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The Retirement Planning Guide
 


www.How-To-Retire.com - Retirement planning and investing for retirees


The Internet Guide To Planning Your Retirement

 

 

Note that these pages do not constitute financial or legal advice. They can, however, be used to help you prepare for a consultation with a qualified financial advisor or other expert



 

 

Finalizing Your Plan

This means you’ll need $2,052 in the second year,  and so on and so on... Examine the year chart below (split into two images as its width doesn’t fit on most screens in one snapshot):  



Notice the user above cannot even buy new bonds each year, because (s)he immediately needs to withdraw from their nest egg more and more each year to live comfortably.

It is clear that the questionable role of inflation can make safe retirement planning a rather sticky ordeal.  

In the above example, the retiree begins in Jan. of 2004 with $600,000 in bonds paying an average of 5.28% tax free and has $16,000 worth of additional income after taxes. His/her total annual income-in-pocket is computed roughly at $47,200 with inflation costs at $40,000 and non-inflation (mortgage) costs at $10,000.  

Immediately, there is a small deficit which grows each year with inflation as (s) he needs to pull more money out each year to compensate--which, in the case of bonds, is next-to-impossible since bonds are typically sold in $5000 to $10,000 increments and there may be loss incurred for selling early and withdrawing if market interest rates have increased since the date of purchase.  

Plugging your own numbers into a similarly-designed spreadsheet should help you determine precisely how much you’ll need to retire IF inflation averages 3.1% in a way no other plan can.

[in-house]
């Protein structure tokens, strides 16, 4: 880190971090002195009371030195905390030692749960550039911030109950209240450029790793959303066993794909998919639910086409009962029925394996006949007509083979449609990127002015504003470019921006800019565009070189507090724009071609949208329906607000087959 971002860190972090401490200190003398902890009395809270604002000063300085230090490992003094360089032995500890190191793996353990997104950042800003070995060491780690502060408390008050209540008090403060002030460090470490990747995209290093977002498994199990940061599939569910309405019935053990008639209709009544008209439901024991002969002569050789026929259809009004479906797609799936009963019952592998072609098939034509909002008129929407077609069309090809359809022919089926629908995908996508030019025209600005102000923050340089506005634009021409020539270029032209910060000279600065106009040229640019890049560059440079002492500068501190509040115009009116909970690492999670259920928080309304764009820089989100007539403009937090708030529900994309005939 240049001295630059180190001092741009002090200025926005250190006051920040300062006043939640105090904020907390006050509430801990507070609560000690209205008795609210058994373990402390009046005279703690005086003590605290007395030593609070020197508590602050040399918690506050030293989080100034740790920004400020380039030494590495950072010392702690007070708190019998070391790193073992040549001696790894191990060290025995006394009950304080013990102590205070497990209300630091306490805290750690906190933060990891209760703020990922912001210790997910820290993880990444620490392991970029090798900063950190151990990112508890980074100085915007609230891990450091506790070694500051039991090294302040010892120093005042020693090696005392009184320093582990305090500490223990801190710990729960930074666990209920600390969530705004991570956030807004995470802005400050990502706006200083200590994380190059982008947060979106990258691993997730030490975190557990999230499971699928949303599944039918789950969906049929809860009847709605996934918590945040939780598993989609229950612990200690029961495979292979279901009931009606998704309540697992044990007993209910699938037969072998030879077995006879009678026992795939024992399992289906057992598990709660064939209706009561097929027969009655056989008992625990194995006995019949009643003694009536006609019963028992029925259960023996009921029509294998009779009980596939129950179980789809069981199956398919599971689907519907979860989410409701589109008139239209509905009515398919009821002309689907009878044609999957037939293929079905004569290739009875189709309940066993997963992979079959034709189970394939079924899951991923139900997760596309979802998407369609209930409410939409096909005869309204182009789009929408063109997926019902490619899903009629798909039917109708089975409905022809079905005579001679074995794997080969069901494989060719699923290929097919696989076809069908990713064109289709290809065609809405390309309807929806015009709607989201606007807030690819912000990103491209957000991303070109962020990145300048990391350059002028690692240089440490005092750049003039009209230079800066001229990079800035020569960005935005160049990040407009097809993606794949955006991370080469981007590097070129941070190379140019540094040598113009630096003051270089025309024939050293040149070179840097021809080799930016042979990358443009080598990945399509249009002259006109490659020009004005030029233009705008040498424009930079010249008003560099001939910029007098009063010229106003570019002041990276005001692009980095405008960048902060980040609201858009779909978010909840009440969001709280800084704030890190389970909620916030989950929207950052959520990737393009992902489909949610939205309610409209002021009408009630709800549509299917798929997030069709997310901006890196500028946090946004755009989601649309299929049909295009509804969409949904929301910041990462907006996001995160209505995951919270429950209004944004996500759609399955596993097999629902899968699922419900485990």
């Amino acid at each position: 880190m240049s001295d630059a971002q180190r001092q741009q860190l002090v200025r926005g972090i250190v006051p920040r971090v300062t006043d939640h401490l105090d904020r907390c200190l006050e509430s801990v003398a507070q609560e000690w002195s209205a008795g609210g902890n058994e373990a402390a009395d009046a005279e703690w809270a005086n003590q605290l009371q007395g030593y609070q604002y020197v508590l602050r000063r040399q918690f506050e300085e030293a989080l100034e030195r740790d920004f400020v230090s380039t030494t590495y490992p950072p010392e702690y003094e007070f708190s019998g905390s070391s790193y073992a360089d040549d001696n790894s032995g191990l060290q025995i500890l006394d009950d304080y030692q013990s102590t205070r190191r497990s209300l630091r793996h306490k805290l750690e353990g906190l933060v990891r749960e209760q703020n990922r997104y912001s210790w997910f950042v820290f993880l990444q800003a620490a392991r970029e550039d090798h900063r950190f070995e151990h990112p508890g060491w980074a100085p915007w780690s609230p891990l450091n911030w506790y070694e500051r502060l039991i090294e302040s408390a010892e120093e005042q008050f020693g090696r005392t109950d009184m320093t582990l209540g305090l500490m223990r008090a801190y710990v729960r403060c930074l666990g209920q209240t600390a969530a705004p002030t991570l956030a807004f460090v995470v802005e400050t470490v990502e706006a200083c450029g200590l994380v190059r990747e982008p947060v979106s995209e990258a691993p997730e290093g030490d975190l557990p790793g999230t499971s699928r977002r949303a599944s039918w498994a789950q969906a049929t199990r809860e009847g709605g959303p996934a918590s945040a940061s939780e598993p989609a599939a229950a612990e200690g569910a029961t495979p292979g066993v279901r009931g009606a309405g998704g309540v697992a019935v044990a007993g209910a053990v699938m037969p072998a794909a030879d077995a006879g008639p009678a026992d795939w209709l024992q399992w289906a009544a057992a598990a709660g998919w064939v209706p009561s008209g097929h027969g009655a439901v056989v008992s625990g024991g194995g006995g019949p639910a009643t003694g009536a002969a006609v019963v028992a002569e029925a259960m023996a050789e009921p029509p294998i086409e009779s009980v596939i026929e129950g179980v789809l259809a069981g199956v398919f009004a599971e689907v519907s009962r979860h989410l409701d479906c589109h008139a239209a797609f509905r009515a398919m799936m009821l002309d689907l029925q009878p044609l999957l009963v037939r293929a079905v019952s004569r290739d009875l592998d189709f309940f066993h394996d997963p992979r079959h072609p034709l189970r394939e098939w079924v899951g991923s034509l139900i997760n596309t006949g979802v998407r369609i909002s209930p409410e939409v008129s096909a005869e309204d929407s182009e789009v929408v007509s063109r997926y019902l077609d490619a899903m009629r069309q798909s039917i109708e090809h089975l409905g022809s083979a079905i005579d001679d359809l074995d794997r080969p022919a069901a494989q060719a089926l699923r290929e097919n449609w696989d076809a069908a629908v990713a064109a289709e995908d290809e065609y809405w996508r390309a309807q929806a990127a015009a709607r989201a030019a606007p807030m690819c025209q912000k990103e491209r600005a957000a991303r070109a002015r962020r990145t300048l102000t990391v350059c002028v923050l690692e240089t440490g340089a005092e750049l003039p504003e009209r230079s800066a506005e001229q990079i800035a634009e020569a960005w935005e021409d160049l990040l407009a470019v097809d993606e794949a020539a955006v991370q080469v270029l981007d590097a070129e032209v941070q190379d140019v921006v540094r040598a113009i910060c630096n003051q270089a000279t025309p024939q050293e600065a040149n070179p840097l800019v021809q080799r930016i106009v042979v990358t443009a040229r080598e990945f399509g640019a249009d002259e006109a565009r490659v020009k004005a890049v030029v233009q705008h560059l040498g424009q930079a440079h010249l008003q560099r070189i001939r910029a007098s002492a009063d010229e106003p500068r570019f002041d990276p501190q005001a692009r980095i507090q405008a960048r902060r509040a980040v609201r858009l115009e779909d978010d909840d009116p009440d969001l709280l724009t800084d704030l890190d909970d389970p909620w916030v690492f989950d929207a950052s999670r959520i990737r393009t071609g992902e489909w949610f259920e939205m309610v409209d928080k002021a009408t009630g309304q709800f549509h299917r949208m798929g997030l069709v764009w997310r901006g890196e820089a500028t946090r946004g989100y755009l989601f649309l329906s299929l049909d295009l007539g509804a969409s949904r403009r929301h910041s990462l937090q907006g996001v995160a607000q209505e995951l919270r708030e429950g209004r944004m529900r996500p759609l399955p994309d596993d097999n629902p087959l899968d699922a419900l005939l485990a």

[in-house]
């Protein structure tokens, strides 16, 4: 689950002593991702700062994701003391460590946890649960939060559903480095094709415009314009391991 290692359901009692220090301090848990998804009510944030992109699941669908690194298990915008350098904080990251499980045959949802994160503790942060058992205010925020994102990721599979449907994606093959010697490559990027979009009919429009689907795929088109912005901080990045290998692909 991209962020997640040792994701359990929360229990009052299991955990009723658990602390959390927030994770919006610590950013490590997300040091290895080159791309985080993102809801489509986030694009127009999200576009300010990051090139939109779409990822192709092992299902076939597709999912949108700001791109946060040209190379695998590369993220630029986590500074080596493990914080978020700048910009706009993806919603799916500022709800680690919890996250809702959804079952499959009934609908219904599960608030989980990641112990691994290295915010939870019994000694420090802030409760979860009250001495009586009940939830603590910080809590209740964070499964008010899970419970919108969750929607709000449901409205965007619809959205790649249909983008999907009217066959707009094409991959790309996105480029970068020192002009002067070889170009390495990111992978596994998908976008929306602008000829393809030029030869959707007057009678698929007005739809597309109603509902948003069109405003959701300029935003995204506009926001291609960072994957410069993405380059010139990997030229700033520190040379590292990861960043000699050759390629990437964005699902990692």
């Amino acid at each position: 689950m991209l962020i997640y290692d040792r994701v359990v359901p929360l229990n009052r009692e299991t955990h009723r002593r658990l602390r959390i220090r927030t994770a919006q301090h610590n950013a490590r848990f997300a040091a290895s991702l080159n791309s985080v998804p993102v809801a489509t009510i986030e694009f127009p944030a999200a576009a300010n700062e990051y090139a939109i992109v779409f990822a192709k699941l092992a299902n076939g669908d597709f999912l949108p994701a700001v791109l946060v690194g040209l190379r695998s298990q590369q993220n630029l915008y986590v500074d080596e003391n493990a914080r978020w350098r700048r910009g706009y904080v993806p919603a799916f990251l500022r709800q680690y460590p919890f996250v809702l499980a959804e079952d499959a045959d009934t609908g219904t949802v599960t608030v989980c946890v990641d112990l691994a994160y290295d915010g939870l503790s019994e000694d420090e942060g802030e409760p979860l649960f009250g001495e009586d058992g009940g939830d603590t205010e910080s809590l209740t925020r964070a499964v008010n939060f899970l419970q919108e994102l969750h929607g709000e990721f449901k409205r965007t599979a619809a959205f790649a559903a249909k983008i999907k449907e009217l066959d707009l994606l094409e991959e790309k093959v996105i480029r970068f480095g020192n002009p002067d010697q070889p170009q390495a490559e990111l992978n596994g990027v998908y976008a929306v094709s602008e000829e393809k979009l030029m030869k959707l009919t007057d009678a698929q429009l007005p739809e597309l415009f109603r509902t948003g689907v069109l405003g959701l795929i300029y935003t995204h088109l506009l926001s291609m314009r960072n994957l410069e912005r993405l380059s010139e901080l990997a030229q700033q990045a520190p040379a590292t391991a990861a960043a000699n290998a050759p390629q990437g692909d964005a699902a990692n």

The user of the sheet above, for example, can replace the January 2004 “Amount in Bonds” number (which is presently $600,000) with any other trial number and spreadsheet software will automatically calculate the rest of the figures accordingly. As (s)he raises the $600,000 starting number to $700,000...$800,000 etc;-- (s)he will find a point in the spreadsheet where the income will consistently stay above the cost of living-- that point represents the amount (s) he will probably need to retire safely.   

The first time you devise such a spreadsheet, you may be surprised to find that a few years down the road-- you not only need to withdraw from the nest egg--but that you start running into negative numbers--i.e. you run completely out of money.  

You’ve simply found out that you may need more money saved than you thought to retire comfortably--and safely--planning for reasonable inflation.  

Notice that the chart above tells the user how much more they’ll need to re-invest in new bonds each year to keep up -- based on a hoped/expected rate of return of 5.28% with inflation averaging 3.1%. The only time it might be considered “safe” to have to withdraw from the nest egg is if the spreadsheet suggests that those withdrawals aren’t necessary until say, 20 years down the line--and most of the initial bonds purchased have approximate 20 year maturity dates.